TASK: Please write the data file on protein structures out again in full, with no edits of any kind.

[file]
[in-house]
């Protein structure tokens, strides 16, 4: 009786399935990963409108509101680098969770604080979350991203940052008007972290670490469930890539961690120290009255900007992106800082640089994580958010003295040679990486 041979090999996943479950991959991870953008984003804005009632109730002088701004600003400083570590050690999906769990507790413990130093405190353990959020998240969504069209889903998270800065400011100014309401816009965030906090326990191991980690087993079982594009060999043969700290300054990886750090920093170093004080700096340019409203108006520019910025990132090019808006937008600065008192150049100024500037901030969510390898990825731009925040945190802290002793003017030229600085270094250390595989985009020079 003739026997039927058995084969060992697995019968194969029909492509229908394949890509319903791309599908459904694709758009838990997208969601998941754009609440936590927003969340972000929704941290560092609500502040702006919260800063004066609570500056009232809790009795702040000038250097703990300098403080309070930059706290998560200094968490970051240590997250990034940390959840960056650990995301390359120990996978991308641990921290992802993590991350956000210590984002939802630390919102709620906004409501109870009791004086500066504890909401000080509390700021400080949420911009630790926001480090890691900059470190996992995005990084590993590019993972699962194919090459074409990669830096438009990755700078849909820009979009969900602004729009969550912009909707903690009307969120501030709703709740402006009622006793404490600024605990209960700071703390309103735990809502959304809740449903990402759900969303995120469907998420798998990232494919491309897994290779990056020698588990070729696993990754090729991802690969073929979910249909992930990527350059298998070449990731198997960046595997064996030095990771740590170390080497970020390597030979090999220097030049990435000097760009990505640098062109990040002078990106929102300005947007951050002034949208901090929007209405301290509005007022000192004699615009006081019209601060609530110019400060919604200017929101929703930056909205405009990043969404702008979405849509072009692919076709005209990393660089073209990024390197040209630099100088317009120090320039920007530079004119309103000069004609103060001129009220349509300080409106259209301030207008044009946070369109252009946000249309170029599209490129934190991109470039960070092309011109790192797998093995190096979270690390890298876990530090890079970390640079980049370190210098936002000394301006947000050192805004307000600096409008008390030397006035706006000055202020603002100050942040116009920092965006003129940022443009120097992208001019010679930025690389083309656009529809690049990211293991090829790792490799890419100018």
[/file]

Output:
[in-house]
């Protein structure tokens, strides 16, 4: 009786399935990963409108509101680098969770604080979350991203940052008007972290670490469930890539961690120290009255900007992106800082640089994580958010003295040679990486 041979090999996943479950991959991870953008984003804005009632109730002088701004600003400083570590050690999906769990507790413990130093405190353990959020998240969504069209889903998270800065400011100014309401816009965030906090326990191991980690087993079982594009060999043969700290300054990886750090920093170093004080700096340019409203108006520019910025990132090019808006937008600065008192150049100024500037901030969510390898990825731009925040945190802290002793003017030229600085270094250390595989985009020079 003739026997039927058995084969060992697995019968194969029909492509229908394949890509319903791309599908459904694709758009838990997208969601998941754009609440936590927003969340972000929704941290560092609500502040702006919260800063004066609570500056009232809790009795702040000038250097703990300098403080309070930059706290998560200094968490970051240590997250990034940390959840960056650990995301390359120990996978991308641990921290992802993590991350956000210590984002939802630390919102709620906004409501109870009791004086500066504890909401000080509390700021400080949420911009630790926001480090890691900059470190996992995005990084590993590019993972699962194919090459074409990669830096438009990755700078849909820009979009969900602004729009969550912009909707903690009307969120501030709703709740402006009622006793404490600024605990209960700071703390309103735990809502959304809740449903990402759900969303995120469907998420798998990232494919491309897994290779990056020698588990070729696993990754090729991802690969073929979910249909992930990527350059298998070449990731198997960046595997064996030095990771740590170390080497970020390597030979090999220097030049990435000097760009990505640098062109990040002078990106929102300005947007951050002034949208901090929007209405301290509005007022000192004699615009006081019209601060609530110019400060919604200017929101929703930056909205405009990043969404702008979405849509072009692919076709005209990393660089073209990024390197040209630099100088317009120090320039920007530079004119309103000069004609103060001129009220349509300080409106259209301030207008044009946070369109252009946000249309170029599209490129934190991109470039960070092309011109790192797998093995190096979270690390890298876990530090890079970390640079980049370190210098936002000394301006947000050192805004307000600096409008008390030397006035706006000055202020603002100050942040116009920092965006003129940022443009120097992208001019010679930025690389083309656009529809690049990211293991090829790792490799890419100018």